They go on to say “wind resources are typically not near load centers (i.e. places where people live and work)” which would make the whole issue of “unsightliness and noise,” if it were actually an issue, unimportant. 

More birds are killed nationally by flying into the glass windows of skyscrapers than by wind turbines (the ratio is thousands to one), and they are both quieter and more attractive than coal plants.  They also say that wind power “must be backed up by conventional generation.”  This is false.  At low wind penetration (<10% to 20% of total generation, according to the study cited), wind only needs a very small backup from other sources of generation, and using multiple wind farms in different locations “firms” up wind power, allowing for even less back up.

As for the price of wind power, new wind power is cost competitive with new coal plants, even when the cost of transmission is taken into account.

They attempt to brand members who oppose their actions as extreme environmentalists who want to ruin our economy and send us back to the Stone Age by imposing gigantic taxes on CO2 emissions. 

They quote Bjorn Lomborg about the potential costs of implementing the Kyoto Protocol.  This is quite beside the point.  Choosing not to make a huge investment in a coal plant is completely different than complying with the Kyoto protocol.  The Kyoto Protocol calls for a reduction in emissions.  We’re not talking about reducing emissions, we’re talking about diversifying our generation base to protect us from rising costs of fossil fuels, which has the added benefit of not increasing emissions, while saving money as well.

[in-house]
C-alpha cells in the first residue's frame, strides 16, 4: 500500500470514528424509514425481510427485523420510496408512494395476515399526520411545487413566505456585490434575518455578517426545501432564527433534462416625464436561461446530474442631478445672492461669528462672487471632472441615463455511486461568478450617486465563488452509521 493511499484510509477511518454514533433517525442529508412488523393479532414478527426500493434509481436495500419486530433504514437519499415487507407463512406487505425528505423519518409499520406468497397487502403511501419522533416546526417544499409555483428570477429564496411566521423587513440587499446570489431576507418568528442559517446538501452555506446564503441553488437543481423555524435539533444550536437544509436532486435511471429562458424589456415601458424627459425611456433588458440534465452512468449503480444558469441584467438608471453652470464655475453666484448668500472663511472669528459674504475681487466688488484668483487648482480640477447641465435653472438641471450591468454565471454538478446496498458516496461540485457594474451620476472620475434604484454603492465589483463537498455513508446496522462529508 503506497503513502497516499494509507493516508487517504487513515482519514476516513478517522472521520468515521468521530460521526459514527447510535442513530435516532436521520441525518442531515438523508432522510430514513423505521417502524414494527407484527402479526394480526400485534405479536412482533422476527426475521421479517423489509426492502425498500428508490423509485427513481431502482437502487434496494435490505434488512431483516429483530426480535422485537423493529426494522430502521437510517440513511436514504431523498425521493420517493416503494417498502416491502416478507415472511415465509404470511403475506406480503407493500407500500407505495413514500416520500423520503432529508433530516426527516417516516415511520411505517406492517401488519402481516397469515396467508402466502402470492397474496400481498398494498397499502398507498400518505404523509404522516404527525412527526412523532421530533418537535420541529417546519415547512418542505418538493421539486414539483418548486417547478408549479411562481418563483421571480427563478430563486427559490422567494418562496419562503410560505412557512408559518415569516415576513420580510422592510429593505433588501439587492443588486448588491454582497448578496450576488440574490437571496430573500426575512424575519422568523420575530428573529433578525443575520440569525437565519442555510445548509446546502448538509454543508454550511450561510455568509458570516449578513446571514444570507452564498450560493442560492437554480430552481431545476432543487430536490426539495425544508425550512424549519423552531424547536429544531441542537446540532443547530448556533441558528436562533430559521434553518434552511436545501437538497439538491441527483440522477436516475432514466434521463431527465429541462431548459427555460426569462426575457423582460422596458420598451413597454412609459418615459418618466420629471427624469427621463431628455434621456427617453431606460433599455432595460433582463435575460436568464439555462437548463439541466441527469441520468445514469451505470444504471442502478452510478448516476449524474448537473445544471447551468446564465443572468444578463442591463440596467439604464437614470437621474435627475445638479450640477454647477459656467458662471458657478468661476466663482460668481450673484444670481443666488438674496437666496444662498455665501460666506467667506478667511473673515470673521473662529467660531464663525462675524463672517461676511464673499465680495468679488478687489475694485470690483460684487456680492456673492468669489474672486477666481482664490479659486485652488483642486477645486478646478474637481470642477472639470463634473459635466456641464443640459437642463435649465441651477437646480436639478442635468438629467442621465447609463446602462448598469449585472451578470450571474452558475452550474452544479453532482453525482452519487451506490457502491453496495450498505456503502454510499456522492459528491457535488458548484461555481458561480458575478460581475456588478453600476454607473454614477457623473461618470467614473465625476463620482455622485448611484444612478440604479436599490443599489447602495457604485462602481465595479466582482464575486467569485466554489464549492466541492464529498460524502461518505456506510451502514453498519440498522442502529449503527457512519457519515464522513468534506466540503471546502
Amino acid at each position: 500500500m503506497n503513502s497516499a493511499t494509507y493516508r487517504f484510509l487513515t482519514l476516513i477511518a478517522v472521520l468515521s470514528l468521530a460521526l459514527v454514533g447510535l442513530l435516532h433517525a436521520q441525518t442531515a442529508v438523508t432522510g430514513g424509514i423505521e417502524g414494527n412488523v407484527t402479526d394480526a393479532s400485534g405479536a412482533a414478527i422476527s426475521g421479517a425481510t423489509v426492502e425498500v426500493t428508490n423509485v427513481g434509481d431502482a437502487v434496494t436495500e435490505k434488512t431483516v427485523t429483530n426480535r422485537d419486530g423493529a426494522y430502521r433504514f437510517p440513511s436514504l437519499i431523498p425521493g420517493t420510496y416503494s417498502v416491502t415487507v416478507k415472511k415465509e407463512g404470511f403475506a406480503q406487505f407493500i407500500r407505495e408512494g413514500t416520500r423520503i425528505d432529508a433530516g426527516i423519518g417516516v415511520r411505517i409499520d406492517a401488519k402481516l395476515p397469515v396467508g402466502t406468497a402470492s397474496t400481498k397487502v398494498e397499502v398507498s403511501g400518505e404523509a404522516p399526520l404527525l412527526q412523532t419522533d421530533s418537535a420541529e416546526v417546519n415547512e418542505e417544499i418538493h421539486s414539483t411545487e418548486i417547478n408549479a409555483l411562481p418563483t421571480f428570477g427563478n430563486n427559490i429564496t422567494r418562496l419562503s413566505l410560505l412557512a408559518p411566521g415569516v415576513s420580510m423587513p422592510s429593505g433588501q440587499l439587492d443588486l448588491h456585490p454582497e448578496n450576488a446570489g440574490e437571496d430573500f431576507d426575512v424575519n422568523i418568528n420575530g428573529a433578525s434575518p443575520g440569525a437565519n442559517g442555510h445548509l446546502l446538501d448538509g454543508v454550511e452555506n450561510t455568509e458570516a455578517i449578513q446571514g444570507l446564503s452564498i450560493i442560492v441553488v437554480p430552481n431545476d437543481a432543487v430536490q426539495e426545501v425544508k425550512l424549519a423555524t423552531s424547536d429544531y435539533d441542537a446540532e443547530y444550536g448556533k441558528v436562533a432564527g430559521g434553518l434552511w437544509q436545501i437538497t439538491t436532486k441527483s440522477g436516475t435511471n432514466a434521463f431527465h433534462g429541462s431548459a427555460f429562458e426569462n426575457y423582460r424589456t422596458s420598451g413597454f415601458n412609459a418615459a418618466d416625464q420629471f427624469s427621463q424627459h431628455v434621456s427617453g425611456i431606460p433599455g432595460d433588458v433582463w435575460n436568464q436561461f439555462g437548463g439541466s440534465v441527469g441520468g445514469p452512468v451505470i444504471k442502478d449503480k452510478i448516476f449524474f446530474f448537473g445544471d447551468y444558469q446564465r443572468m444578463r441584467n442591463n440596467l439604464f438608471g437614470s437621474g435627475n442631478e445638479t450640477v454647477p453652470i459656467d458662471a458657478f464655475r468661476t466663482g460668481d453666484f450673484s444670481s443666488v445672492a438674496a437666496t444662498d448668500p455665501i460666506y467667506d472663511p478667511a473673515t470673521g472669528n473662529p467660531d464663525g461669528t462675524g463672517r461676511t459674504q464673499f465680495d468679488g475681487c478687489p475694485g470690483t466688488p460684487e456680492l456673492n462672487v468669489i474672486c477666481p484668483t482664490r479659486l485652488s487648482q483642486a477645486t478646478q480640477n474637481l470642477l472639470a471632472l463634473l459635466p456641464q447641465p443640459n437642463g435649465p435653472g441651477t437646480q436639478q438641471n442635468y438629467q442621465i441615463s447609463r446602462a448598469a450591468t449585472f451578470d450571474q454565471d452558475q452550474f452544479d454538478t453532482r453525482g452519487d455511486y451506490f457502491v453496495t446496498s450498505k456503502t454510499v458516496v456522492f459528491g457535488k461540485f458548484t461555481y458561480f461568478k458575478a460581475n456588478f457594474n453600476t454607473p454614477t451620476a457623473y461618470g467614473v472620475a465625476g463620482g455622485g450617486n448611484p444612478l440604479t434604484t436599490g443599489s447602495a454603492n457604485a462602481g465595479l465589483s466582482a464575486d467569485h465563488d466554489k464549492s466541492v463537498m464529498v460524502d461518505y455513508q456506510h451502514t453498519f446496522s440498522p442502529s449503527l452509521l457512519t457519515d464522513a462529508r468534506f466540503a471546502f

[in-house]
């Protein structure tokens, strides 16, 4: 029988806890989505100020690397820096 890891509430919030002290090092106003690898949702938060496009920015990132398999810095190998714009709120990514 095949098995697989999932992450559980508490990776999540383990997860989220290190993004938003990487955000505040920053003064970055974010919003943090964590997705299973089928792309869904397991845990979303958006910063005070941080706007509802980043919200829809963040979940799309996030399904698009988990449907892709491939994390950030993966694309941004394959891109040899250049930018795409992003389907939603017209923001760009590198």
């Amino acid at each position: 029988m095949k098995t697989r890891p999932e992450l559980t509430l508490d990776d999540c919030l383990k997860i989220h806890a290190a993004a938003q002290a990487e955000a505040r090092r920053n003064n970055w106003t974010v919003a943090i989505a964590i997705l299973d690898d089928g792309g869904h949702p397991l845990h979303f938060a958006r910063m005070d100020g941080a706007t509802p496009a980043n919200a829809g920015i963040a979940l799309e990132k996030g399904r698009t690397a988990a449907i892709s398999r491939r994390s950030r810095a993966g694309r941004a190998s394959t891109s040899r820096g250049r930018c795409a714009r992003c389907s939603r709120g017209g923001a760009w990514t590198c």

As my arguments above demonstrate, opposition to the Comanche 3 investment is based upon sound economics, and would have additional secondary benefits for the economy in IREA’s service territory by keeping money in their rate-payers’ pockets with energy efficiency measures, and decrease the volatility of electricity prices with investments in fixed-cost wind.

The environmental benefits of not increasing particulate, CO2, mercury, SOx and NOx emissions, as well as conservation of limited water resources are simply icing on the cake.   While there are uncertainties as to the size and timing of the effects of global warming, even IREA is no longer denying that global warming is happening, and so they must agree that if we can avoid unnecessary CO2 and other emissions while receiving economic benefits at the same time, it would be a good thing.